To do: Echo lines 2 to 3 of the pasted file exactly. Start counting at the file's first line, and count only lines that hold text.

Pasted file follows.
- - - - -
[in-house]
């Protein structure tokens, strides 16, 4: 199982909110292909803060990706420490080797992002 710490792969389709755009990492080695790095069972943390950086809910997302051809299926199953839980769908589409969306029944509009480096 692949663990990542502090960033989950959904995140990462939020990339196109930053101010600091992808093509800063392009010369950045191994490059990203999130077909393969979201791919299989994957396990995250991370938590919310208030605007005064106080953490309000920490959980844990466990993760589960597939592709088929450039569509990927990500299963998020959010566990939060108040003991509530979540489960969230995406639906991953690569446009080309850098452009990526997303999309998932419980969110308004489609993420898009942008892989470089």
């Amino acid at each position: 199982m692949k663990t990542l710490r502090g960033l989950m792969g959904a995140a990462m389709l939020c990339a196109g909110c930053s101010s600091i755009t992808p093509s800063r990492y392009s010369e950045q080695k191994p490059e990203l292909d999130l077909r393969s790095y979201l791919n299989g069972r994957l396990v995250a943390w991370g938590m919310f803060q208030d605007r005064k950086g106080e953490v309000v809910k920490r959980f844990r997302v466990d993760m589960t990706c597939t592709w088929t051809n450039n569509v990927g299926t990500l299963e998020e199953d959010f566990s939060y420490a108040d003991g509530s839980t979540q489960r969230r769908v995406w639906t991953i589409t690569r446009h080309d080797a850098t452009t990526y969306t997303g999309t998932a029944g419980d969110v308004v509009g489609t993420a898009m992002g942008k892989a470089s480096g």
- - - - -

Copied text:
């Protein structure tokens, strides 16, 4: 199982909110292909803060990706420490080797992002 710490792969389709755009990492080695790095069972943390950086809910997302051809299926199953839980769908589409969306029944509009480096 692949663990990542502090960033989950959904995140990462939020990339196109930053101010600091992808093509800063392009010369950045191994490059990203999130077909393969979201791919299989994957396990995250991370938590919310208030605007005064106080953490309000920490959980844990466990993760589960597939592709088929450039569509990927990500299963998020959010566990939060108040003991509530979540489960969230995406639906991953690569446009080309850098452009990526997303999309998932419980969110308004489609993420898009942008892989470089």
């Amino acid at each position: 199982m692949k663990t990542l710490r502090g960033l989950m792969g959904a995140a990462m389709l939020c990339a196109g909110c930053s101010s600091i755009t992808p093509s800063r990492y392009s010369e950045q080695k191994p490059e990203l292909d999130l077909r393969s790095y979201l791919n299989g069972r994957l396990v995250a943390w991370g938590m919310f803060q208030d605007r005064k950086g106080e953490v309000v809910k920490r959980f844990r997302v466990d993760m589960t990706c597939t592709w088929t051809n450039n569509v990927g299926t990500l299963e998020e199953d959010f566990s939060y420490a108040d003991g509530s839980t979540q489960r969230r769908v995406w639906t991953i589409t690569r446009h080309d080797a850098t452009t990526y969306t997303g999309t998932a029944g419980d969110v308004v509009g489609t993420a898009m992002g942008k892989a470089s480096g």